April 17, 2024
Risks of Hospital Readmission in Older Americans Following Surgery

Risks of Hospital Readmission in Older Americans Following Surgery

A recent study conducted by Yale University has identified a heightened risk of hospital readmission for older Americans within 180 days of undergoing major surgery, especially among those who are frail or diagnosed with dementia. Published in the JAMA Network Open journal, the study sheds light on the short-term (within 30 days) and long-term (within 180 days) risks associated with hospital readmission for this demographic post-surgery.

The research, which focused on a group of 1,477 older Americans who underwent major surgery between 2011 and 2018 and were not residing in nursing homes, revealed that over a quarter (27.6%) experienced hospital readmission within 180 days, with nearly one in eight (11.6%) readmitted within 30 days. This study marks a significant step as prior data on longer-term readmission rates post-major surgery in older individuals were lacking.

Dr. Robert D. Becher, an associate professor of surgery at Yale School of Medicine and co-senior author of the study, highlighted the growing population of older individuals undergoing major surgery and emphasized the high readmission rates observed in this demographic. The study also highlighted the alarming readmission rates among those with geriatric-specific conditions like frailty and dementia, with rates as high as 39% for patients with probable dementia.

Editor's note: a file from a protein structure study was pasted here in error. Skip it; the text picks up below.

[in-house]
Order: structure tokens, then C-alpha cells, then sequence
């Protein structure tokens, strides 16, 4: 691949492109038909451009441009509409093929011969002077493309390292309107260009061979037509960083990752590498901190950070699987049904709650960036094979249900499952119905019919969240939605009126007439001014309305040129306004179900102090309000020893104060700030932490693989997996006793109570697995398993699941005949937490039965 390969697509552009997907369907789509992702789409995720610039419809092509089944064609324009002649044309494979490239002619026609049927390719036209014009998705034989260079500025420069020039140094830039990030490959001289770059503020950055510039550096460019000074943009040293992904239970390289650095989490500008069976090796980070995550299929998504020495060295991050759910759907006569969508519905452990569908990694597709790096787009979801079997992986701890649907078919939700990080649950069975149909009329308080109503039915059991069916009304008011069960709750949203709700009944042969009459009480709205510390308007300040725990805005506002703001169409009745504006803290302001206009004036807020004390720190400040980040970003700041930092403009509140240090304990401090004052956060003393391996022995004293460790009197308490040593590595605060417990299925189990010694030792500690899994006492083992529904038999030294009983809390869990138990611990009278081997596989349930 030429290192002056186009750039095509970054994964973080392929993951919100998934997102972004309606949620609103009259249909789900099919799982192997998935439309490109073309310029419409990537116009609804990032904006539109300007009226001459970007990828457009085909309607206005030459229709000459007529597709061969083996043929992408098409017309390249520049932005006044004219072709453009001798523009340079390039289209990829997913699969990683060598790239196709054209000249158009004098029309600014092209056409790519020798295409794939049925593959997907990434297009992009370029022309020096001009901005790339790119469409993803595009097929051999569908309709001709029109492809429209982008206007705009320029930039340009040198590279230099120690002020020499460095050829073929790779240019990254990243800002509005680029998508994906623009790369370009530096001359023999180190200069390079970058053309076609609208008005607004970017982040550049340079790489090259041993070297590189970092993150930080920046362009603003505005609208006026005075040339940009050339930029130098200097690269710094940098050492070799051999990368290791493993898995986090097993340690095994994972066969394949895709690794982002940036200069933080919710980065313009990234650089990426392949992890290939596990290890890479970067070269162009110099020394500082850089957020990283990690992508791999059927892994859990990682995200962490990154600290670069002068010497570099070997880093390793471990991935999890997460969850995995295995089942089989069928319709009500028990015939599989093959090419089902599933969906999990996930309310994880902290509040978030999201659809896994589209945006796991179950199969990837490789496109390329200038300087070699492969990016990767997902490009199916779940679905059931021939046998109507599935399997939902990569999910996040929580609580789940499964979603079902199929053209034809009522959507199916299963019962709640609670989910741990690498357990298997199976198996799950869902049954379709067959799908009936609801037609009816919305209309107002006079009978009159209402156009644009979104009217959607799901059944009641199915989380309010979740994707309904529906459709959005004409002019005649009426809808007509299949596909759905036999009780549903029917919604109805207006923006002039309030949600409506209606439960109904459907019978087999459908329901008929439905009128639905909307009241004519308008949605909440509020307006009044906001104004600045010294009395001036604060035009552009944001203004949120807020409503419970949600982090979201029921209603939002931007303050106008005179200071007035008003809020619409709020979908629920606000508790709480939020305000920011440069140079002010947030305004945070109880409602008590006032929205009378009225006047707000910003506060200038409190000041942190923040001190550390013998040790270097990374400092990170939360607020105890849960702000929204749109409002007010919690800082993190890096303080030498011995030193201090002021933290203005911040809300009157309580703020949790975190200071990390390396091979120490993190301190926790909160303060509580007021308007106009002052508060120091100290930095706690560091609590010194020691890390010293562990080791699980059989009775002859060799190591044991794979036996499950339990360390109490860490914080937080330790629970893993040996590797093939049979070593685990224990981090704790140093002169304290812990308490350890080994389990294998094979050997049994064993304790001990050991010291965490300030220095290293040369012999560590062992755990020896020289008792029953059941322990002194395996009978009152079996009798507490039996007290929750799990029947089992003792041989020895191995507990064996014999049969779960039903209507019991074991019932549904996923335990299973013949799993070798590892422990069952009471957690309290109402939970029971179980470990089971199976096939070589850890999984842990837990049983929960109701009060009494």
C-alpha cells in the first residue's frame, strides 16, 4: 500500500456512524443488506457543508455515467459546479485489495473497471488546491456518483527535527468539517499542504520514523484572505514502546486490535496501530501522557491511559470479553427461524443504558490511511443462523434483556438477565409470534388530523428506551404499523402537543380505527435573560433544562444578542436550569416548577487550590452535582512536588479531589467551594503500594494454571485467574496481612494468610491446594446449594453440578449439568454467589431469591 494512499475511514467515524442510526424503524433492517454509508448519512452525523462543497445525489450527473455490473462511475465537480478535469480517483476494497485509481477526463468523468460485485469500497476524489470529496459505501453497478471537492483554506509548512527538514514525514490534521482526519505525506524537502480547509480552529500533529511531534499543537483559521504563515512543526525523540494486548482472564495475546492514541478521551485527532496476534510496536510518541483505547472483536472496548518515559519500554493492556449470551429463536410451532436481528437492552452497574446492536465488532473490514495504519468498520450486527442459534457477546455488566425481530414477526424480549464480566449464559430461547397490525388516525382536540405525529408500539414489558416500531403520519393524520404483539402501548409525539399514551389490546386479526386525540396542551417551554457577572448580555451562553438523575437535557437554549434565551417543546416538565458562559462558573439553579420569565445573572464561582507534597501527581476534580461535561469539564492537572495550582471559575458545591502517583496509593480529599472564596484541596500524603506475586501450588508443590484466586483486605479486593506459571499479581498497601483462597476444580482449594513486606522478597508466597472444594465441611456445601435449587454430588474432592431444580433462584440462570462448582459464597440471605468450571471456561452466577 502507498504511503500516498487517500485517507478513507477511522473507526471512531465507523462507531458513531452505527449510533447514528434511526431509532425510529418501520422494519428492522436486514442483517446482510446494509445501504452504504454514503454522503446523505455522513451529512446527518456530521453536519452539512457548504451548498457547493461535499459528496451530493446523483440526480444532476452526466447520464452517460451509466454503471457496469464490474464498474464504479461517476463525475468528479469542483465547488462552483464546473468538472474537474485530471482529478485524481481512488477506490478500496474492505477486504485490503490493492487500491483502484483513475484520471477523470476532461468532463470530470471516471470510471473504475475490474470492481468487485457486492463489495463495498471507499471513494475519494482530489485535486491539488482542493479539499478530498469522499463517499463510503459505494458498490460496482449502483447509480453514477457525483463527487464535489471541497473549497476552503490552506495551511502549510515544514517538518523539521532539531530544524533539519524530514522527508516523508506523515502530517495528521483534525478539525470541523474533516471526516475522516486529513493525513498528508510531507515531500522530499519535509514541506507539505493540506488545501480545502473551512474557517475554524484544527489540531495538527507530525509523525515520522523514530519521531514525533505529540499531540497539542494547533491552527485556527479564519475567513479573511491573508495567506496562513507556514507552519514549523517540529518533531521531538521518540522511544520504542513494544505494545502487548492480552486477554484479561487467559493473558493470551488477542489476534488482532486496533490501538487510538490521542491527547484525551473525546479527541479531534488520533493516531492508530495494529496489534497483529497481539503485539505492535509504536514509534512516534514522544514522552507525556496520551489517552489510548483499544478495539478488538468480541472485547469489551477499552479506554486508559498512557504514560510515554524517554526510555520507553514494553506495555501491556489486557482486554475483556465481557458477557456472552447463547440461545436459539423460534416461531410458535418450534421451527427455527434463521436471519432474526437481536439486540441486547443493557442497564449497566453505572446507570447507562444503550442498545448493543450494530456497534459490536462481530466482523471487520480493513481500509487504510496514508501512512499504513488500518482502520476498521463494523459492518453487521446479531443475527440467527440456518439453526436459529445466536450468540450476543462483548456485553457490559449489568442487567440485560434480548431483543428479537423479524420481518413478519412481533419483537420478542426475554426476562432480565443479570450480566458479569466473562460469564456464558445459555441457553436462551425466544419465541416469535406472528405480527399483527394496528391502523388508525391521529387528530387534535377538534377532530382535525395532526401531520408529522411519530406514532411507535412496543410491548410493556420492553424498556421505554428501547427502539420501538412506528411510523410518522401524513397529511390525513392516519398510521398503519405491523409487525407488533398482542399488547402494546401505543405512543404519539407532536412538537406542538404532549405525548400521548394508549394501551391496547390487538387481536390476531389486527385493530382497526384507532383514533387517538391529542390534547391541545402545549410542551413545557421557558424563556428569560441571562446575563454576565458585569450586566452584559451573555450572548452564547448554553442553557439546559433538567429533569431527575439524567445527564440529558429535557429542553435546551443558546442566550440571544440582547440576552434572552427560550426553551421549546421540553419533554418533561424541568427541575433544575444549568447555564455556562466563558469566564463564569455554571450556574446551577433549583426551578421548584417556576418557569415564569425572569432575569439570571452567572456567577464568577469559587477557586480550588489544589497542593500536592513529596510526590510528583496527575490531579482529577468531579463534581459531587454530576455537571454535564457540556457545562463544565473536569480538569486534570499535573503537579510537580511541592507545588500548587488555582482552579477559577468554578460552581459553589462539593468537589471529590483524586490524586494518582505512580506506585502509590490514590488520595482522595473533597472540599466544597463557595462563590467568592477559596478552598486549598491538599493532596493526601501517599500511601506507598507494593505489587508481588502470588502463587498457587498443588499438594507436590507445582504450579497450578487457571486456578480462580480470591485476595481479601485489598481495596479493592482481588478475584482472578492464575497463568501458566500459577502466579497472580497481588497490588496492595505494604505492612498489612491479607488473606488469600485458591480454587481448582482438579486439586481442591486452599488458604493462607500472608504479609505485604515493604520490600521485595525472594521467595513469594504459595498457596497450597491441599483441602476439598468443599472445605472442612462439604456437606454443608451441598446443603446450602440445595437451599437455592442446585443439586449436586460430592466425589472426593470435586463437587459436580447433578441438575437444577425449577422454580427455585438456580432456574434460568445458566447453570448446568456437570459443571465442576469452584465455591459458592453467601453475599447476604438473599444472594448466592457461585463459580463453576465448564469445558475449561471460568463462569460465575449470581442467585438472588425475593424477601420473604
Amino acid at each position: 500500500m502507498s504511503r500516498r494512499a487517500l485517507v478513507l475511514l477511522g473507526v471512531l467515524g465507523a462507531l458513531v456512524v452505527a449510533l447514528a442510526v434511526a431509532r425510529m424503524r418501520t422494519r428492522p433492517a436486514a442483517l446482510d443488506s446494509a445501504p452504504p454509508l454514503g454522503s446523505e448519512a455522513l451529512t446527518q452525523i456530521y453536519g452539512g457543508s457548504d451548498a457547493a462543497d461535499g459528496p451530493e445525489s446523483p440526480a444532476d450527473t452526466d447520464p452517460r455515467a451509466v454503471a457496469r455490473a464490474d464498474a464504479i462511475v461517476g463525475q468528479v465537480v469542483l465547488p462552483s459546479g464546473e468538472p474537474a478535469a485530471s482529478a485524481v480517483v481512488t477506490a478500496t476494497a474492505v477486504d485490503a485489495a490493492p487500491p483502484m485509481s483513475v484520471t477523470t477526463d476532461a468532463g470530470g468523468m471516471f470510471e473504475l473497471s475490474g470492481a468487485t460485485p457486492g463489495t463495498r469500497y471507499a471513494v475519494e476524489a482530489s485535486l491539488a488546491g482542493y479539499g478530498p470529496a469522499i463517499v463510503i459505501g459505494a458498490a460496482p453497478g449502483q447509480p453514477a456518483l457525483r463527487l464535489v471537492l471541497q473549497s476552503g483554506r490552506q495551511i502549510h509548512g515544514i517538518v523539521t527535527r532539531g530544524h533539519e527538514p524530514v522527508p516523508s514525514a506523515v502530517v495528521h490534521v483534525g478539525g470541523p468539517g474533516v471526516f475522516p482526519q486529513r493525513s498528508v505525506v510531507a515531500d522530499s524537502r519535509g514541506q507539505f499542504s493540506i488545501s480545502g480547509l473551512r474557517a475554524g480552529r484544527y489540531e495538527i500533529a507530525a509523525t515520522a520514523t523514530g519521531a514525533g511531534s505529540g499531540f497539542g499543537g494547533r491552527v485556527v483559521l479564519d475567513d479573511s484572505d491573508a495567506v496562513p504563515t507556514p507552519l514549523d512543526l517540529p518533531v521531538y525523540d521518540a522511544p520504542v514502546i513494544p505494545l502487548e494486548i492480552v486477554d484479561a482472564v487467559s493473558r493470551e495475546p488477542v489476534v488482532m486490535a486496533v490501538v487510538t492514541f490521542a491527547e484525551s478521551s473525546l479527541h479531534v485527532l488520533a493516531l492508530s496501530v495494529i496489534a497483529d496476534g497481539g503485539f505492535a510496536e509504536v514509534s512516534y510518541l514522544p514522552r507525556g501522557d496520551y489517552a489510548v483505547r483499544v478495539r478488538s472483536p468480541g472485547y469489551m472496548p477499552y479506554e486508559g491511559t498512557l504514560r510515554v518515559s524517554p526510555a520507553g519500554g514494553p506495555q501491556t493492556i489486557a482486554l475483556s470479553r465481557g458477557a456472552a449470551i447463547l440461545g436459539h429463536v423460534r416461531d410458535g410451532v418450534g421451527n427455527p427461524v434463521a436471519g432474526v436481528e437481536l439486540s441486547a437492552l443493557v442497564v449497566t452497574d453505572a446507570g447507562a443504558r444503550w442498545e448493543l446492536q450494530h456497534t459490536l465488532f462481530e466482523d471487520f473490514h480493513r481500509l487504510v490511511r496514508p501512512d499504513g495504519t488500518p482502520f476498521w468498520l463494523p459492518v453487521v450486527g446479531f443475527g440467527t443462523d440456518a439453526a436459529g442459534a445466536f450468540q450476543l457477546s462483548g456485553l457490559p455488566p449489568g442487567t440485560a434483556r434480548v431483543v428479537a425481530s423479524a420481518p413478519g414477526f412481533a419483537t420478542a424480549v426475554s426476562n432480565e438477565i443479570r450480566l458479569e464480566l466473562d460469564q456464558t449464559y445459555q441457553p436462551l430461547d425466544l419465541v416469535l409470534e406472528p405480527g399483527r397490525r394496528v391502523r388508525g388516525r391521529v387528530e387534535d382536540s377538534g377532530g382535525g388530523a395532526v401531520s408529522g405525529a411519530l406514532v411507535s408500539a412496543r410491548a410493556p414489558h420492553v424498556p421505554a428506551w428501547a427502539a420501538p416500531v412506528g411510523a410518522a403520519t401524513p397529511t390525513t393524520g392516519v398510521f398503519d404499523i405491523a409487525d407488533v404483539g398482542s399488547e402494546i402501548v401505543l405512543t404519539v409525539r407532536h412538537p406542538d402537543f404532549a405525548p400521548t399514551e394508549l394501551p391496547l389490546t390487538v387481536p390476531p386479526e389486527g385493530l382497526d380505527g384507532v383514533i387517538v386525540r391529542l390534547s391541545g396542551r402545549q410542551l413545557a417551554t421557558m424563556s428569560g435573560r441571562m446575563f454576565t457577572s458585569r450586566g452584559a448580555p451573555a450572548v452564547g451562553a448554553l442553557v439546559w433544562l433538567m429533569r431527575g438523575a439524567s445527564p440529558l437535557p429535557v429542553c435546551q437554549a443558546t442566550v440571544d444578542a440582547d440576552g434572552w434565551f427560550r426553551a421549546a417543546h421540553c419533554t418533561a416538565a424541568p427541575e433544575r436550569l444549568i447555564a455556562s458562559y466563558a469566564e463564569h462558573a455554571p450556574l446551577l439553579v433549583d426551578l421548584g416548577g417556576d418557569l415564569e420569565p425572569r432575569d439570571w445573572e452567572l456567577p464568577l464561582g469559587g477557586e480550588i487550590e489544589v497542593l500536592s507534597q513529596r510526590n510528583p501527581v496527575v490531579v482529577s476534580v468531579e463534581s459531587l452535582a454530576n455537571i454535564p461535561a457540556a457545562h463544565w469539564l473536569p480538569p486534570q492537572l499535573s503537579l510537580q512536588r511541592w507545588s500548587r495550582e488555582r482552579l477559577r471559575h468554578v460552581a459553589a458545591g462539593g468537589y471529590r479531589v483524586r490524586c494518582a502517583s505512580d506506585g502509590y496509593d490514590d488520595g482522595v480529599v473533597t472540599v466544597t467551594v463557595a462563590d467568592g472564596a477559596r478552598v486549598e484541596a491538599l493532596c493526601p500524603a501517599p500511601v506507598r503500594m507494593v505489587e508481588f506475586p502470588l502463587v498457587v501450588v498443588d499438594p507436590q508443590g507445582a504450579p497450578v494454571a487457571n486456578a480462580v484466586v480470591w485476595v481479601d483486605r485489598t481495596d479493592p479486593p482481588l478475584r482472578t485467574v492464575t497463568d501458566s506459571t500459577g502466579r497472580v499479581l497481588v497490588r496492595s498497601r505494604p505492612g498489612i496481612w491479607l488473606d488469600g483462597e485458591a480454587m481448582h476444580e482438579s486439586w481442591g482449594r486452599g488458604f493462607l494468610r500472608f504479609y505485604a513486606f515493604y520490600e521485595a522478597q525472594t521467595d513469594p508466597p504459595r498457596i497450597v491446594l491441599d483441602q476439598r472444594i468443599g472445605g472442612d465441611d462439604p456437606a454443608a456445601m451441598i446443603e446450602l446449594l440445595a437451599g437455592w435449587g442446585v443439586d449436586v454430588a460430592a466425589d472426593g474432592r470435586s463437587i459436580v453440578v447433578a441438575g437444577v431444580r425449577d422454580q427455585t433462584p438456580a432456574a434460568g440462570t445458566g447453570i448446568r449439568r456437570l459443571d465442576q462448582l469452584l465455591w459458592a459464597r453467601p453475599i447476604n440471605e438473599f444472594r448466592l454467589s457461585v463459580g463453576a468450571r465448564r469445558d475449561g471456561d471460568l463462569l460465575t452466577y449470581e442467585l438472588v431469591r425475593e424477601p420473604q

Dr. Thomas M. Gill, the Humana Foundation Professor of Geriatric Medicine at Yale and co-senior author of the study, stressed the importance of identifying frailty and dementia preoperatively in older patients to manage postoperative care effectively and set realistic expectations for patients and their families.

The issue of hospital readmission is of significant concern within the U.S. healthcare system, with readmission costs exceeding $50 billion in 2018 alone. This financial burden is largely driven by the nearly 3.8 million 30-day hospital readmissions that year, predominantly involving Medicare beneficiaries aged 65 and older.

Dr. Becher emphasized the critical importance of maintaining independence and function among older adults with multiple health conditions, pointing out that hospital readmissions following major surgery can detrimentally impact these crucial aspects. The researchers plan to further investigate why vulnerable older individuals face higher readmission rates and propose strategies to minimize this risk in the future.

In conclusion, the study underscores the pressing need for tailored postoperative care and support for older Americans, particularly those with frailty and dementia, to reduce the incidence of hospital readmissions and enhance overall recovery outcomes following major surgery.

1. Source: Coherent Market Insights, Public sources, Desk research
2. We have leveraged AI tools to mine information and compile it